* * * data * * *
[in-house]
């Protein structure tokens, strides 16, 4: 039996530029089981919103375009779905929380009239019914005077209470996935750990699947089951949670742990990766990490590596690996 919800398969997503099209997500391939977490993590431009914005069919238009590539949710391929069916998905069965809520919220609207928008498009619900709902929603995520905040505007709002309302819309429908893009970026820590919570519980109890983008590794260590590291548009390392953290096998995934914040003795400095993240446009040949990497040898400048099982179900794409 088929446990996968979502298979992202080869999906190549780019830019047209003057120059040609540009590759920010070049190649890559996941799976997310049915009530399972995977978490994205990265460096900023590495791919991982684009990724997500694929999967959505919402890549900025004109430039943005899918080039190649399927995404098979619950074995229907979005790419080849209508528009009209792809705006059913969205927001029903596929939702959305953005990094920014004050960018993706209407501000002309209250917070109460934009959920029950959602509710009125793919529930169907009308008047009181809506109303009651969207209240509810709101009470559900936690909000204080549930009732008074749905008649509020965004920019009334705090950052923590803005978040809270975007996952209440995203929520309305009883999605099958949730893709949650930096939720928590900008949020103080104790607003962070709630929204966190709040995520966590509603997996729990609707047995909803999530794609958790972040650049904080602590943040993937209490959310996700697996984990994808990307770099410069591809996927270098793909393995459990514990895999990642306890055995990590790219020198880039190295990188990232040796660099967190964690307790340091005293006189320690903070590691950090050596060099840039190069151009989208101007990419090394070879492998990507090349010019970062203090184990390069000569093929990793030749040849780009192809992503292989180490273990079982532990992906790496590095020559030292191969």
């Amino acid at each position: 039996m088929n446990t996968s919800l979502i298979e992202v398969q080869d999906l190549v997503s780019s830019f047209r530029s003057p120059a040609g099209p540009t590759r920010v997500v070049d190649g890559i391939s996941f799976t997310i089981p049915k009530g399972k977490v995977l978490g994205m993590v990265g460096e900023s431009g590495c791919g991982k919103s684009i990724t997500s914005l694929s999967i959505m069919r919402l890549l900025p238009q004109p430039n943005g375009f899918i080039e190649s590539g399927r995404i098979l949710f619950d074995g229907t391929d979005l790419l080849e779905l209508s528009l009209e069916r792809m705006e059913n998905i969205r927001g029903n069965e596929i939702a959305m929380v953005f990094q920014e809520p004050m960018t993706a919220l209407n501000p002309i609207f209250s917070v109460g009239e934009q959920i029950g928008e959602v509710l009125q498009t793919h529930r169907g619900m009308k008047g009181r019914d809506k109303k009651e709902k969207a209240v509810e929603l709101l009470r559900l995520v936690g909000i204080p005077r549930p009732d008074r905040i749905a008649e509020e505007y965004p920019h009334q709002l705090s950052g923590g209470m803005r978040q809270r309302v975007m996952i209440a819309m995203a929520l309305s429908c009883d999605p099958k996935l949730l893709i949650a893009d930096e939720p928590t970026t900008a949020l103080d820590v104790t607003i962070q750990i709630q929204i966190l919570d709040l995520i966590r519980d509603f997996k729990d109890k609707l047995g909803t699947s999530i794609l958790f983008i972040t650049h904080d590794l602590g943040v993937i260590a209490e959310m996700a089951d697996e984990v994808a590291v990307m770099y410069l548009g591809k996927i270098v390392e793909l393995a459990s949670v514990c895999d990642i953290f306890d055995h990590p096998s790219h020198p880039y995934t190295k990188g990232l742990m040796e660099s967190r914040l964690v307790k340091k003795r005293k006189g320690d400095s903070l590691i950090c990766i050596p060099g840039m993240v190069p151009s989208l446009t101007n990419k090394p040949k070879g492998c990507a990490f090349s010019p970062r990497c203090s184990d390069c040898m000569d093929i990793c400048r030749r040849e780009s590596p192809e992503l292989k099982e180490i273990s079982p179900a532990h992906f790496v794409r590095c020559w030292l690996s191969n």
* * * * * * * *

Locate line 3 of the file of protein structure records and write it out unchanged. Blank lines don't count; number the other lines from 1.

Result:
């Amino acid at each position: 039996m088929n446990t996968s919800l979502i298979e992202v398969q080869d999906l190549v997503s780019s830019f047209r530029s003057p120059a040609g099209p540009t590759r920010v997500v070049d190649g890559i391939s996941f799976t997310i089981p049915k009530g399972k977490v995977l978490g994205m993590v990265g460096e900023s431009g590495c791919g991982k919103s684009i990724t997500s914005l694929s999967i959505m069919r919402l890549l900025p238009q004109p430039n943005g375009f899918i080039e190649s590539g399927r995404i098979l949710f619950d074995g229907t391929d979005l790419l080849e779905l209508s528009l009209e069916r792809m705006e059913n998905i969205r927001g029903n069965e596929i939702a959305m929380v953005f990094q920014e809520p004050m960018t993706a919220l209407n501000p002309i609207f209250s917070v109460g009239e934009q959920i029950g928008e959602v509710l009125q498009t793919h529930r169907g619900m009308k008047g009181r019914d809506k109303k009651e709902k969207a209240v509810e929603l709101l009470r559900l995520v936690g909000i204080p005077r549930p009732d008074r905040i749905a008649e509020e505007y965004p920019h009334q709002l705090s950052g923590g209470m803005r978040q809270r309302v975007m996952i209440a819309m995203a929520l309305s429908c009883d999605p099958k996935l949730l893709i949650a893009d930096e939720p928590t970026t900008a949020l103080d820590v104790t607003i962070q750990i709630q929204i966190l919570d709040l995520i966590r519980d509603f997996k729990d109890k609707l047995g909803t699947s999530i794609l958790f983008i972040t650049h904080d590794l602590g943040v993937i260590a209490e959310m996700a089951d697996e984990v994808a590291v990307m770099y410069l548009g591809k996927i270098v390392e793909l393995a459990s949670v514990c895999d990642i953290f306890d055995h990590p096998s790219h020198p880039y995934t190295k990188g990232l742990m040796e660099s967190r914040l964690v307790k340091k003795r005293k006189g320690d400095s903070l590691i950090c990766i050596p060099g840039m993240v190069p151009s989208l446009t101007n990419k090394p040949k070879g492998c990507a990490f090349s010019p970062r990497c203090s184990d390069c040898m000569d093929i990793c400048r030749r040849e780009s590596p192809e992503l292989k099982e180490i273990s079982p179900a532990h992906f790496v794409r590095c020559w030292l690996s191969n």